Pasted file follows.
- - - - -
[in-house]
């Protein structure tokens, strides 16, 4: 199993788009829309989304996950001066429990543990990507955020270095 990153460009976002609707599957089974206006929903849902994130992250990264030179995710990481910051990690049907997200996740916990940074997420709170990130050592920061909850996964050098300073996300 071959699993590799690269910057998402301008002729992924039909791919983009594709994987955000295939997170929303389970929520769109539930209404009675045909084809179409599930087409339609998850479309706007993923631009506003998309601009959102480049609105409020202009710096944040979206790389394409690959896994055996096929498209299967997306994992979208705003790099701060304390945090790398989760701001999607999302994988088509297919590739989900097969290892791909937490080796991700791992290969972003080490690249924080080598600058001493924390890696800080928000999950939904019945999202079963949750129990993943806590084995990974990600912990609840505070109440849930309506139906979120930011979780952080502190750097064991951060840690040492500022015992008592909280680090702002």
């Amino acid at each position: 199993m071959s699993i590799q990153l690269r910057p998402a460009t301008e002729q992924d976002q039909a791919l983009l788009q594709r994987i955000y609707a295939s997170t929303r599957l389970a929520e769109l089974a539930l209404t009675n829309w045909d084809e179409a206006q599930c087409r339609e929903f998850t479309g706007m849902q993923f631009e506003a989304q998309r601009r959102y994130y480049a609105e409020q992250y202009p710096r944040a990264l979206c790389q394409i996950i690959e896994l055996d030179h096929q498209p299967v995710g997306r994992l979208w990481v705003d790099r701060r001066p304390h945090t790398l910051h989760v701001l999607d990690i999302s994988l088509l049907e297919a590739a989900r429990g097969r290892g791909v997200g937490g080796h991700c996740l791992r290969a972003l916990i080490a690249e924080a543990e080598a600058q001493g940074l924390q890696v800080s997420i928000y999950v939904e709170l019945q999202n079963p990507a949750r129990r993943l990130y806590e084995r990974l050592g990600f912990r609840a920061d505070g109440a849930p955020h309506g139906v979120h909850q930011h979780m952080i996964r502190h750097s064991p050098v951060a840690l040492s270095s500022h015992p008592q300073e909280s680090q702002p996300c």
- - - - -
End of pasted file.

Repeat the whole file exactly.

[in-house]
């Protein structure tokens, strides 16, 4: 199993788009829309989304996950001066429990543990990507955020270095 990153460009976002609707599957089974206006929903849902994130992250990264030179995710990481910051990690049907997200996740916990940074997420709170990130050592920061909850996964050098300073996300 071959699993590799690269910057998402301008002729992924039909791919983009594709994987955000295939997170929303389970929520769109539930209404009675045909084809179409599930087409339609998850479309706007993923631009506003998309601009959102480049609105409020202009710096944040979206790389394409690959896994055996096929498209299967997306994992979208705003790099701060304390945090790398989760701001999607999302994988088509297919590739989900097969290892791909937490080796991700791992290969972003080490690249924080080598600058001493924390890696800080928000999950939904019945999202079963949750129990993943806590084995990974990600912990609840505070109440849930309506139906979120930011979780952080502190750097064991951060840690040492500022015992008592909280680090702002």
């Amino acid at each position: 199993m071959s699993i590799q990153l690269r910057p998402a460009t301008e002729q992924d976002q039909a791919l983009l788009q594709r994987i955000y609707a295939s997170t929303r599957l389970a929520e769109l089974a539930l209404t009675n829309w045909d084809e179409a206006q599930c087409r339609e929903f998850t479309g706007m849902q993923f631009e506003a989304q998309r601009r959102y994130y480049a609105e409020q992250y202009p710096r944040a990264l979206c790389q394409i996950i690959e896994l055996d030179h096929q498209p299967v995710g997306r994992l979208w990481v705003d790099r701060r001066p304390h945090t790398l910051h989760v701001l999607d990690i999302s994988l088509l049907e297919a590739a989900r429990g097969r290892g791909v997200g937490g080796h991700c996740l791992r290969a972003l916990i080490a690249e924080a543990e080598a600058q001493g940074l924390q890696v800080s997420i928000y999950v939904e709170l019945q999202n079963p990507a949750r129990r993943l990130y806590e084995r990974l050592g990600f912990r609840a920061d505070g109440a849930p955020h309506g139906v979120h909850q930011h979780m952080i996964r502190h750097s064991p050098v951060a840690l040492s270095s500022h015992p008592q300073e909280s680090q702002p996300c």